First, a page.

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21st Century Game Design (Charles River Media Game Development) Paperback – August 29, 2005


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Product Details

  • Series: Charles River Media Game Development
  • Paperback: 1 pages
  • Publisher: Cengage Learning; 1 edition (August 29, 2005)
  • Language: English
  • ISBN-10: 1584504293
  • ISBN-13: 978-1584504290
  • Product Dimensions: 7.4 x 0.8 x 9.2 inches
  • Shipping Weight: 4 ounces (View shipping rates and policies)
  • Average Customer Review: 4.8 out of 5 stars  See all reviews (5 customer reviews)
  • Amazon Best Sellers Rank: #353,124 in Books (See Top 100 in Books)

Editorial Reviews

Review

Acknowledgments Preface Introduction-by Ernest W. Adams PART I AUDIENCE Chapter 1 Zen Game Design Chapter 2 Designing for the Market Chapter 3 Myers-Briggs Typology and Gamers Chapter 4 The DGD1 Demographic Model Chapter 5 Player Abilities PART II DESIGN Chapter 6 Foundations of Game Design Chapter 7 Principles of Interface Design Chapter 8 Game World Abstraction Chapter 9 Avatar Abstractions Chapter 10 Game Structures Chapter 11 Action Game Genres Chapter 12 Genres: Quest, Strategy, and Simulation Chapter 13 The Evolution of Games: Originality and Chreodes Glossary References Index

About the Author

Chris Bateman is Managing Director of International Hobo, a specialist company in the field of market-oriented game design and narrative, and a noted game designer and writer. His games include Discworld Noir, Ghost Master and, Bratz: Rock Angels. He sits on the executive panel of the IGDA Game Writers¿ special interest group, and is also co-author of 21st Century Game Design.

Richard Boon, one of the world¿s foremost game writers, has been involved in the development of dozens of games, and was a major source of information for the recent IGDA white paper on Game Writing. His articles have been published in the industry trade press and magazines, and he lectures on game writing and associated game design issues for writers in other media, and young writers looking to get into the field.

Customer Reviews

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7 of 8 people found the following review helpful By Jack Monahan on September 30, 2005
Format: Paperback
21st Century Game Design's quiet brilliance lies in its logical, sensible treatment of game design in today's market. Things game designers may know on some intuitive level, but often have no conscious access to, no way of articulating, this book illuminates. Chris Bateman's DGD1 audience model allows designers to make more intelligent, informed decisions in the way they design.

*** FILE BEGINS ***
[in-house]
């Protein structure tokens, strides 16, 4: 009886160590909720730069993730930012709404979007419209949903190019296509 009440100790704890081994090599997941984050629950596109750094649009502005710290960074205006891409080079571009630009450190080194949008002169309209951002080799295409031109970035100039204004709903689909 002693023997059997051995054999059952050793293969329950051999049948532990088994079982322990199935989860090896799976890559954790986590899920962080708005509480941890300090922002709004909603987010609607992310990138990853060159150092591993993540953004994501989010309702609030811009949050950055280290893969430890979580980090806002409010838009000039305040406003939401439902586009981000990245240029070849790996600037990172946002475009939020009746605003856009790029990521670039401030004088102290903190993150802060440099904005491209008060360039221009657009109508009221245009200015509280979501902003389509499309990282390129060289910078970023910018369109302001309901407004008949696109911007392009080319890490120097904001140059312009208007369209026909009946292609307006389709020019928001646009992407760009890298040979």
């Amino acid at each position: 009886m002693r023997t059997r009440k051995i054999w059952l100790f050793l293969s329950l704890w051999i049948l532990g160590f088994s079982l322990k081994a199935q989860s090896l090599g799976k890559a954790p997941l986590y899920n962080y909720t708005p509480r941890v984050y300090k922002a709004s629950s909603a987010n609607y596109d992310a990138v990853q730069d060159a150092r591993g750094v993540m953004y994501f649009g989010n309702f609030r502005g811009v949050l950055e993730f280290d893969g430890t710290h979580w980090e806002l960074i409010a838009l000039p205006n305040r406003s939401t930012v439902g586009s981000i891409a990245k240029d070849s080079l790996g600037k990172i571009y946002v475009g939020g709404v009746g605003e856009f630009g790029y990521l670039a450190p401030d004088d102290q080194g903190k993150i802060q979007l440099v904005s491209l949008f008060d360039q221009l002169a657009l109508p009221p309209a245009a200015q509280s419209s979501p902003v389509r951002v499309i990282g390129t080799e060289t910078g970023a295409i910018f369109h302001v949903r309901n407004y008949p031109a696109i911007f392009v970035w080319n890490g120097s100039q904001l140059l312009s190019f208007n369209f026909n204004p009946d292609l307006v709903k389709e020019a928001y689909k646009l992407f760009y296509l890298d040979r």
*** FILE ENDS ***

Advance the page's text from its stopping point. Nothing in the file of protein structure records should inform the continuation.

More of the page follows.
Thorough implementation of the principles Bateman describes would help everyone: help publishers understand and support developers, help marketers know who to target, and most importantly of all, help gamers by making games that are made with their playstyles in mind. Not all gamers game alike, so as our industry grows and matures, understanding and identifying the different types of gamers is essential.

Of particular import for growth of our industry is appeal to women and the casual segment, considerations that Bateman shows need not be commensurate with alienating the hardcore segment. You don't need to "water down" a great game to broaden its potential audience; you just need to be aware of your audience and make design choices accordingly.

Bateman shows us that great game design is ultimately subjective; therefore an audience-driven approach to game design is essential to designing games in the 21st century.

For any colleges and universities that have or are developing game design based cirriculum, for all industry professionals: here is an indispensable text.
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3 of 3 people found the following review helpful By axcho on February 17, 2013
Format: Paperback
21st Century Game Design is not so much about games - it's about understanding the people who play them. The book presents a model for understanding players and their differing motivations and skills, in terms of Myers-Briggs personality types and the Keirsey Temperament Sorter. The authors make sure to emphasize that the broad categorizations they present are not meant to peg individual people into boxes, but rather to describe the tendencies of large populations of players. It's great if you enjoy thinking about personality types, but if you tend to get offended by the thought of labeling and categorizing people, you'll probably have a hard time with this book.